I really appreciate the conversation and I 100% agree that we should NOT pity people in Africa. In fact the organization I'm working with highlights the fact that the people in these communites are completely capable but they are lacking the same opportunity to resources that we have in other countries. We see our work as a COLLABORATION with the community leaders in these places. We do not walk into a community and presume we know the answer to their needs. Rather, we have a conversation and we listen to what they want to bring to their community. Together we create a plan on how to do so and how to make the projects sustainable for the longterm. We fundraise in the West because the funds are here. Our work is very grassroots and small. We are helping people to help themselves, one community at a time We highlight this message in the "Stop the Pity" campaing. Take a look: http://www.mamahope.org/unlock-potential/
Proactively addressing global issues is not pity. I simply choose to do some work in one of the places on the globe most in need because an educated and healthy world is critical to our long term success. Yes, we have problems here at home, but by comparison, Africa has less access to resources and the struggles are big. For example, Tanzania has 1 doctor for every 50,000 people. The worst state in the US (Mississippi) has 1:564. Tanzania has one teacher per 50 students. The US has 14.
Thanks again for offering your concerns. They are mine as well.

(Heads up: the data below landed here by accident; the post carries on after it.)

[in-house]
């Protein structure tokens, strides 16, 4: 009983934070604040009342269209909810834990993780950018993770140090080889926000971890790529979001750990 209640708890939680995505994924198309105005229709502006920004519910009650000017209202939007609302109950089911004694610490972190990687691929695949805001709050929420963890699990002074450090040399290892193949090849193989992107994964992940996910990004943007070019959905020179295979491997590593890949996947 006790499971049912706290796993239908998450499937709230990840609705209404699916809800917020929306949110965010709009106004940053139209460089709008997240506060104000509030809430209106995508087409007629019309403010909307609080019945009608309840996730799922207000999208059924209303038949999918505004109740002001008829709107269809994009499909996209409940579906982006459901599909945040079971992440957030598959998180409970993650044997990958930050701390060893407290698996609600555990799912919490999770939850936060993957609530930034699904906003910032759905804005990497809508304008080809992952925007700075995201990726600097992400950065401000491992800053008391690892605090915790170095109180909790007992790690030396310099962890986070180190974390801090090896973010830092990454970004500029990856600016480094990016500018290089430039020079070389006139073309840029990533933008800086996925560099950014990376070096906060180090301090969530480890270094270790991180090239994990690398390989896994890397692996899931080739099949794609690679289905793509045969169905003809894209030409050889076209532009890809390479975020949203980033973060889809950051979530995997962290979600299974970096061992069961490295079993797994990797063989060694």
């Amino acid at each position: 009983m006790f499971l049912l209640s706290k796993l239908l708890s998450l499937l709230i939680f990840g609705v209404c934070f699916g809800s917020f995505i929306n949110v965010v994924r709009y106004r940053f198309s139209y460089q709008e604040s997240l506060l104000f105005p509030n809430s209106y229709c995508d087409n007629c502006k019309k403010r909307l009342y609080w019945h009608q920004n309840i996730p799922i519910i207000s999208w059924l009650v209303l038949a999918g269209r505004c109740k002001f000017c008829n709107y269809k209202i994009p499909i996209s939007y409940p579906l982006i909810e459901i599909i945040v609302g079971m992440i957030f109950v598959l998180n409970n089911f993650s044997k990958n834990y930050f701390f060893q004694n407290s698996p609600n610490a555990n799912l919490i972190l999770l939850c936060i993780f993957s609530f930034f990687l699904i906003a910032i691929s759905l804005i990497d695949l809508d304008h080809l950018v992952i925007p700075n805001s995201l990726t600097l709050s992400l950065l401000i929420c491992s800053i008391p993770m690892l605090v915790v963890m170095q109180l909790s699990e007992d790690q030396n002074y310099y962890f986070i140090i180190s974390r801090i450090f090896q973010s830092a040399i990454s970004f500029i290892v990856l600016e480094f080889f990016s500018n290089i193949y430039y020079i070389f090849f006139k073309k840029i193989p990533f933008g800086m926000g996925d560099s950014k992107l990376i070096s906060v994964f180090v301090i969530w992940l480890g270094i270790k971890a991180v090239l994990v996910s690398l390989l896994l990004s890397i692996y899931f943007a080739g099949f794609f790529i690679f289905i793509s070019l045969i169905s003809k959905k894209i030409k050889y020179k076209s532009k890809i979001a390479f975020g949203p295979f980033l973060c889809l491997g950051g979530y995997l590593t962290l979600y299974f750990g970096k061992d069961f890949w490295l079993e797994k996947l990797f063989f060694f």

This is a good discussion. I agree: nobody needs to hear Americans arrogant preaching to the rest of the world when we need to get our own house in order. On the same level, the U.S. has contributed a lot of inventions, often discovered by inventors (or teams of inventors) who were immigrants to the this country; inventions that have helped other countries. But really the roots of all inventions are multicultural--multinational: if you're a fan of the old TV series Connections, where modern day technology is traced to its roots.
Engineers just by making themselves available to kids and communities can make a difference as you say. Kids need exposure to engineers and scientists (and other people who create: artists, writers) to see that there are options out there.
Education is a necessity, sure, but what also is a necessity is clean water and healthy food. You cannot expect sick children to live happy if they get education. The ticket out of poverty may be education, but it's not the ticket out of hunger.
Agreed, though I don't think Africa is this point of this story. Yes, the U.S. needs to step up its game in getting all our citizens a good education and positioned for good careers, in STEM fields or otherwise. We need to improve our infrastructure, etc. etc. The point here is I know there are engineers out there working in their spare time on projects that improve their communities and the lives of fellow citizens. I'd like to hear those stories. Africa isn't the focus here, although the author happens to be doing a project in Africa. (Apparently, the organization she's going through stresses community involvement -- the community makes the choice for what the goals are. I'm not sure about evangelism in the religious sense.)